Narcolepsy-cataplexy is an uncommon sleep disorder which may present in childhood. We report a case of an 8-year-old presenting with narcolepsy-cataplexy following a streptococcal infection. Autoimmune etiology for narcolepsy has been suggested. In our patient increased anti-streptolysin O and anti-DNAse B titers were noted. As suggested by recent cases, the streptococcal infection was likely a trigger for narcolepsy onset in this genetically predisposed child. The patient was initially diagnosed as having Sydenham chorea due to motor movements. However, these transient movements may be due to the narcolepsy onset. Narcolepsy in childhood may present with atypical symptoms; it might be difficult to obtain accurate history and can be misdiagnosed as in the reported case. A high index of clinical suspicion is needed to diagnose these patients.
Natarajan N; Jain SV; Chaudhry H; Hallinan BE; Simakajornboon N. Narcolepsy-cataplexy: is streptococcal infection a trigger? J Clin Sleep Med 2013;9(3):269-270.
Narcolepsy with hypocretin deficiency occurs in approximately 1 out of 3,000 individuals. The incidence in children is not known. The loss of hypocretin-secreting neurons in hypothalamus is implicated in the disease process, which is believed to be autoimmune. Recently, post-infectious etiologies have been implicated. We report a case of an 8-year-old presenting with narcolepsy-cataplexy after a streptococcal infection.
REPORT OF CASE
An 8-year-old biracial male presented to our clinic for a second opinion. Two months prior to presentation, he had a sore throat and fever of 102°F. Rapid strep test for Streptococcus pharyngitis was negative. Three weeks later, he had rapid onset of somnolence. He was sleeping more than 10 hours in night with 45 to 60-min naps every 3-4 hours. He had brief asynchronous jerks of all extremities prior to falling asleep and slurred speech after laughing. A video EEG and MRI brain were normal. Thyroid and liver function tests, and EBV, and Lyme titers were normal. Anti-streptolysin O (ASO) and anti-DNAse B (ADB) were elevated to 200 IU/mL (normal 0-100 IU/mL) and 587 U/mL (normal 0-170 U/mL), respectively. He was diagnosed with Sydenham chorea (SC) and started on penicillin.
He continued to have increased sleepiness and was referred to us. He also had a decline in school performance and moodiness. He denied hallucinations, vivid dreams, or sleep paralysis. Mother noted increased jitteriness/shaking when he laughed. His Epworth Sleepiness Scale score was 19, and BMI was 19.7 kg/m2 (> 90th percentile). His physical examination was normal. There were no complex motor movements.
Differential diagnosis included narcolepsy or hypersomnia associated with sleep (OSA, PLMD) or neurological disorders. A lumbar puncture showed normal cerebrospinal fluid (CSF) protein, glucose, and cell count. The CSF neurotransmitter metabolites tetrahydrobiopterin and neopterin profiles were normal. CSF hypocretin was 8.6 pg/nL (normal > 110 pcg/nL). His polysomnography suggested sleep efficiency of 59% and restlessness. His multiple sleep latency test (MSLT) showed an average sleep latency of 3.9 (2.1-6.3) min, with sleep onset REM (SOREMs) present in 4 of 5 naps (Figure 1). The HLA DR2 (DR 15) and HLA DQB1*0602 allele were positive. He was diagnosed with narcolepsy. His episodes of slurred speech associated with laughter represented cataplexy. He was started on modafinil 100 mg twice a day. His sleepiness improved significantly with some improvement in nighttime awakenings.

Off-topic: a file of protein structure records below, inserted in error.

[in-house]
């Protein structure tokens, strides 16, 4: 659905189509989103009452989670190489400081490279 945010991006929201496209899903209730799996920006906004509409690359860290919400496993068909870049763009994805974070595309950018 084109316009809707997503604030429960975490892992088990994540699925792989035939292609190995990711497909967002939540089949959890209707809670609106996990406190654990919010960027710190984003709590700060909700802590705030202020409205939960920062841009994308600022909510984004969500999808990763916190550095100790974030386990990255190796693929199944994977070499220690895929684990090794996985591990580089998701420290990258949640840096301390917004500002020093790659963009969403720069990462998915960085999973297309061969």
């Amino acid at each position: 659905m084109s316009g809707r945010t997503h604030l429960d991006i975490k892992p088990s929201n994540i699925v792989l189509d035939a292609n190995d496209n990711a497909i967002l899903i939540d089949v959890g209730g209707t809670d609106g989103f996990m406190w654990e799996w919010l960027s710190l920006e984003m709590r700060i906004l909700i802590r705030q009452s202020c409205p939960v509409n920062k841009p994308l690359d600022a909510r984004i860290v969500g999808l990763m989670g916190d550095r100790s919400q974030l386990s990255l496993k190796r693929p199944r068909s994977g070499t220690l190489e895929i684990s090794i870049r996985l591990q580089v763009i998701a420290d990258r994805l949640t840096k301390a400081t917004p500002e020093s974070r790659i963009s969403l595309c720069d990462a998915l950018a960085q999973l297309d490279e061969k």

MSLT showing 4 out of 5 naps with SOREMs in our patient
MSLT, multiple sleep latency test; SOREMs, sleep onset REM.
MSLT showing 4 out of 5 naps with SOREMs in our patientMSLT, multiple sleep latency test; SOREMs, sleep onset REM.
Narcolepsy-cataplexy is believed to be autoimmune, given the strong genetic association with HLA DQB1*0602, and polymorphisms in the T-cell receptor alpha locus.1 Recent studies show antibodies against the anti-Tribbles homolog 2 (TRIB2) in new onset narcolepsy-cataplexy.1,2 Recently, there are reports of narcolepsy following H1N1 influenza infection and vacci-nation.3 The risk of narcolepsy is 5.4 times higher (95% CI, 1.5-19.1) in patients with a physician-diagnosed streptococcal infection.4 Moreover, prior to the onset of narcolepsy, a higher prevalence of streptococcal throat infections was noted in most prepubertal and peripubertal versus postpubertal children.5 Furthermore, higher ASO and ADB titers were found in patients with recent diagnoses, as compared to age-matched controls and patients with long-standing disease.6 Similar to other post-streptococcal sequelae, there may be cross-reactivity between the antibodies against group A Streptococcus and hypocretin secreting neurons. In a genetically predisposed individual, this may trigger the onset of narcolepsy.
Interestingly, this patient had complex motor movements which led to diagnosis of SC. However, these are associated with new-onset narcolepsy in children.7 Moreover, SC is an occasional feature of encephalitis lethargica (EL), a neurological disorder characterized by hypersomnia and posterior hypothalamic lesions,8 associated with elevated ASO titers.9
Narcolepsy-cataplexy is a multifactorial disease. The diagnosis in prepubertal children may be difficult. Recent observations from the Pediatric group of Sleep Research Network have suggested increased new cases of childhood narcolepsy following infections.10 The Network is currently working on examining this issue in a systematic manner.
This was not an industry supported study. The authors have indicated no financial conflicts of interest.